This whole duality has been confusing. I’ve been, for most if my life, content to remain hidden. It’s only within the past year that I’ve come out into the open, embracing this other side of me, the true side. I know that the time will come that I’ll.have to choose who is real and who […]
If you haven’t been following my videos, which I don’t blame you if you haven’t, I have started a couple of different things recently. Last month, I started seeing a spiritual advisor so as to get my spiritual life in order. Also, I started attending a transgender support group. This week, I will start volunteering with a homeless organization which seeks to place the homeless into housing.
The spiritual advisor came about after a talk with an old college friend who is now a priest. I told him about my struggles with being transgender, which came as a bit of a shock. Instead of condemning me, he accepted it and suggested I start talking with someone, which I have.
We’ve met twice now, and I feel a lot of it on my part has been expressing what it means to be trans, and the trouble it has cause me with my faith. Linda, my advisor, has been steering me towards a deeper understanding of my faith, of the fact that I should not view myself as damaged, that I should see who I am as a gift.
Meeting with Linda led me to the support group. I’ve only attending the group twice, but it has been illuminating. It has made me consider whether I may not actually be transgender as much as genderfluid. I’m equally comfortable as Joe as I am as Stefani. I have my male traits as well as some female traits. It’s helped me understand my hesitation with coming out and going forward with transitioning. It hasn’t completely eliminated the possibility that I may go forward with the transition.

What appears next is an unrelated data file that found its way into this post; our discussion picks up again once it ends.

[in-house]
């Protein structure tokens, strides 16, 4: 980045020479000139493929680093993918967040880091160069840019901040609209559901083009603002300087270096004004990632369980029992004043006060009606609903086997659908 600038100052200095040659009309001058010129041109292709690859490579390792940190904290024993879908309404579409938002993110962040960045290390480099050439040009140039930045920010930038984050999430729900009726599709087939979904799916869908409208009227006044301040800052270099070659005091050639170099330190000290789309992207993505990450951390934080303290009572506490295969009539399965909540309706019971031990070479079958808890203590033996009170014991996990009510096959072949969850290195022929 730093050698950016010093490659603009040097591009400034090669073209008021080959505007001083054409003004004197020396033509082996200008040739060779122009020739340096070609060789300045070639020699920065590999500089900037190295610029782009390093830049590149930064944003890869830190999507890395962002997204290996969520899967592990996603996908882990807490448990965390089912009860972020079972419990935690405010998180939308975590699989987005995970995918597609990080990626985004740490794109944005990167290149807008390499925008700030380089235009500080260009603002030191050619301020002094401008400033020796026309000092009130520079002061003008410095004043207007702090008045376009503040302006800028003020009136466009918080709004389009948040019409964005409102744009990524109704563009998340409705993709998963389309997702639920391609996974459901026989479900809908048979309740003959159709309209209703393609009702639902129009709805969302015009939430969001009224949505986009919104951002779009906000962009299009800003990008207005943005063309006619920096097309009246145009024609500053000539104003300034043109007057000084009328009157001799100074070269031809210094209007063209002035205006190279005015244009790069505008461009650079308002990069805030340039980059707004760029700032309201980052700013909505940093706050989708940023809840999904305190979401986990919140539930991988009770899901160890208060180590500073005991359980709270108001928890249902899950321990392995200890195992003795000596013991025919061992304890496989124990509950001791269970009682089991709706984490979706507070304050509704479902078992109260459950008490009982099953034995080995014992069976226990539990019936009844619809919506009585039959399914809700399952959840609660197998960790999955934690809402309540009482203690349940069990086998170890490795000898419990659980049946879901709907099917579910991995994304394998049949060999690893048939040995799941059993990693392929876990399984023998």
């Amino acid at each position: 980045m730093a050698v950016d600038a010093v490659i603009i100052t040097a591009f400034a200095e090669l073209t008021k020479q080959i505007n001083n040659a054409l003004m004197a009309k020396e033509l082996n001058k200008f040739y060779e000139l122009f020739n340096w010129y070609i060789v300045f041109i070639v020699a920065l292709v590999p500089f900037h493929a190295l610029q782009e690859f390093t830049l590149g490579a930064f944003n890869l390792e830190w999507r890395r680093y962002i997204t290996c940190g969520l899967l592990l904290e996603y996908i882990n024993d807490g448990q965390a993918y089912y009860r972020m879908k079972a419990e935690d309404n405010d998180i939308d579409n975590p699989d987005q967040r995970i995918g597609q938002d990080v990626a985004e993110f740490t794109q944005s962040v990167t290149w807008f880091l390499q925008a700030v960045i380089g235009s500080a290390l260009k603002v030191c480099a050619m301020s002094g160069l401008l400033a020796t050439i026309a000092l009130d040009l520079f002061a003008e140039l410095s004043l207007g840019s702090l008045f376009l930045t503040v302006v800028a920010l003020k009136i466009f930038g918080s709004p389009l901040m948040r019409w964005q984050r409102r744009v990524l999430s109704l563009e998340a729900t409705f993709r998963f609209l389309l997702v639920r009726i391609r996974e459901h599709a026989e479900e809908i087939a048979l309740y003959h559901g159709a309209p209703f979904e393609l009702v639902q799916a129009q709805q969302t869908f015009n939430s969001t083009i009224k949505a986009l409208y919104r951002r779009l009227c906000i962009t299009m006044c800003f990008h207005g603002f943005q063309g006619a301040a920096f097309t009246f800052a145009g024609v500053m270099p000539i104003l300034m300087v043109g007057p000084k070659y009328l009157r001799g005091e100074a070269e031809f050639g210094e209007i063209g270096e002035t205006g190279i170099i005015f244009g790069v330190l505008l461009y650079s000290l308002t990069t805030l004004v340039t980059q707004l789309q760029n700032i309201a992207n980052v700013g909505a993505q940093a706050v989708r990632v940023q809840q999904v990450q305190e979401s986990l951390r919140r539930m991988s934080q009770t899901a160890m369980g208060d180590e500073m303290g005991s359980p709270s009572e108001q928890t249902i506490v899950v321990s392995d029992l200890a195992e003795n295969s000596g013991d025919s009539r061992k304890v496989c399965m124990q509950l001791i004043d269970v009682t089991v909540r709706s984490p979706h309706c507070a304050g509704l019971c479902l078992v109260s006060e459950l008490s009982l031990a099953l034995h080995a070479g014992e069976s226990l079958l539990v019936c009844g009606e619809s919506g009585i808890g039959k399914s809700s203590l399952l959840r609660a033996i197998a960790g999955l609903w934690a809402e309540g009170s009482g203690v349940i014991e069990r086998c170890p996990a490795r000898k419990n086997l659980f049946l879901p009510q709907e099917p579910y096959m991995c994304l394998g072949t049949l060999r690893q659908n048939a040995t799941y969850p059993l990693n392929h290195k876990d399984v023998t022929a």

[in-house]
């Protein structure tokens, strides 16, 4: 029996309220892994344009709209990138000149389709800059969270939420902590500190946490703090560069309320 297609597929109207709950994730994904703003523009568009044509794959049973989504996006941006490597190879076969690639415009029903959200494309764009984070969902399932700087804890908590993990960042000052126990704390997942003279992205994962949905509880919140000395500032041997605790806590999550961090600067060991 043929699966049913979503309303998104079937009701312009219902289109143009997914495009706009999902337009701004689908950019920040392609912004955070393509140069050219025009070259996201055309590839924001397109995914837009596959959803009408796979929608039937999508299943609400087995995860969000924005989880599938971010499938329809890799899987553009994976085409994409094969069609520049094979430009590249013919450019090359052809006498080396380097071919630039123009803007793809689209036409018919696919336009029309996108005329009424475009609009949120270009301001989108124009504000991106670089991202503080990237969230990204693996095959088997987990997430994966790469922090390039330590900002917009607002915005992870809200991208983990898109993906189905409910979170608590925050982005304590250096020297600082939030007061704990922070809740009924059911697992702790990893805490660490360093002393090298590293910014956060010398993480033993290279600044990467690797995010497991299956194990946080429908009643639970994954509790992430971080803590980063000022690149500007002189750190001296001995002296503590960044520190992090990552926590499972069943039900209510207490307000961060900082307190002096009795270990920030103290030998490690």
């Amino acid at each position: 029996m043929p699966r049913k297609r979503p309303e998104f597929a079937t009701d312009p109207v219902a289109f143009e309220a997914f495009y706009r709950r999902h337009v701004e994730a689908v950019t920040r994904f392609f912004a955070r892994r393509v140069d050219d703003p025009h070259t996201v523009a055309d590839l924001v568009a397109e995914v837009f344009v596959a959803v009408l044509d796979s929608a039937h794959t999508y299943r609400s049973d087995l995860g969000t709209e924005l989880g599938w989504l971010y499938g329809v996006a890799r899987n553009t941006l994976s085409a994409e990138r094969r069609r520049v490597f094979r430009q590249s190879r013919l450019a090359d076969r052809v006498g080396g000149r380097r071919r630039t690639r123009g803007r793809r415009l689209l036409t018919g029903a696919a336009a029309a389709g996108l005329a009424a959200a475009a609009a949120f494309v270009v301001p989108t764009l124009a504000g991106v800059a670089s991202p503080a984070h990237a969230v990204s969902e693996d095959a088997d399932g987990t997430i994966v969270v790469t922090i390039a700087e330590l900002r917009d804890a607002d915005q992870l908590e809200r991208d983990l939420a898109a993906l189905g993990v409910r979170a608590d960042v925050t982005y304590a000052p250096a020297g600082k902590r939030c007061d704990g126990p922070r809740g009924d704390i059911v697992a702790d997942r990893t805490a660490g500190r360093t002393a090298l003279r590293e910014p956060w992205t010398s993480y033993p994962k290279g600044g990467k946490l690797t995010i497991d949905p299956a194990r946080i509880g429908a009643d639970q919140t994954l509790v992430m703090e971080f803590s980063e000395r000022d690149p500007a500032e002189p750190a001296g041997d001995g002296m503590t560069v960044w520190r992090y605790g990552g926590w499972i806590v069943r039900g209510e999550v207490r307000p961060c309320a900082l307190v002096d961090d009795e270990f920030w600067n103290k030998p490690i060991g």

I will say that I’m torn about that. All my life I’ve felt as though Stefani was a larger part of who I am, even when I was keeping that aspect of myself under wraps. Now that I’ve come to terms with it, it’s less of an weight that I carry but just another part of the totality of who I am. I am Joe and Stefani, or as one of my best friend calls me, Stefani Jo. It fits like a glove. Still, part of me wants to transition completely into a woman. We will see where this journey goes.
As for volunteering, it’s one of my best friends who led me to it. She started volunteering recently, and I wanted to take a look at the organization, Amarillo Housing First. I actually went dressed as Stefani to check it out, being told as I was getting close, that Chris, the founder and CEO of the organization wanted to meet with me. That led to an invitation to volunteer, they wanting someone within the LGBTQ community to help with that part of the homeless. So that’ll be my advocacy within AHF.
I’m not sure what all that will entail, but I’m excited to lend my time to the group. I’m hoping that I can make a positive impact for the organization and the homeless community at large. I’m also nervous about it. I’ve never done anything like this. Whatever the outcome, it will be an eye-opening experience.
I will confess that I feel good about where my life is headed. I never once considered that I would ever come out to anyone, or that I would ever have a place as Stefani in the world. It isn’t always a happy experience, but it is authentic to who I am, to who I am becoming. I’m learning to love who I am, though I do experience setbacks. I suppose that’s just a part of life.
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New video is up. I talk a little about my vacation and what I learned about myself.
Posted my fourth video the other day. I discuss meeting a spiritual advisor and experience theirin. It was a great hour spent. Check it out!
Yesterday took me and my friend into downtown Dallas, specifically the Dallas Museum of Art. Amy has been wanting to take me to the museum for years, and I’ve wanted to go, but it’s never happened. I wanted to go as Stefani, and I hadn’t developed the nerve to go out until now.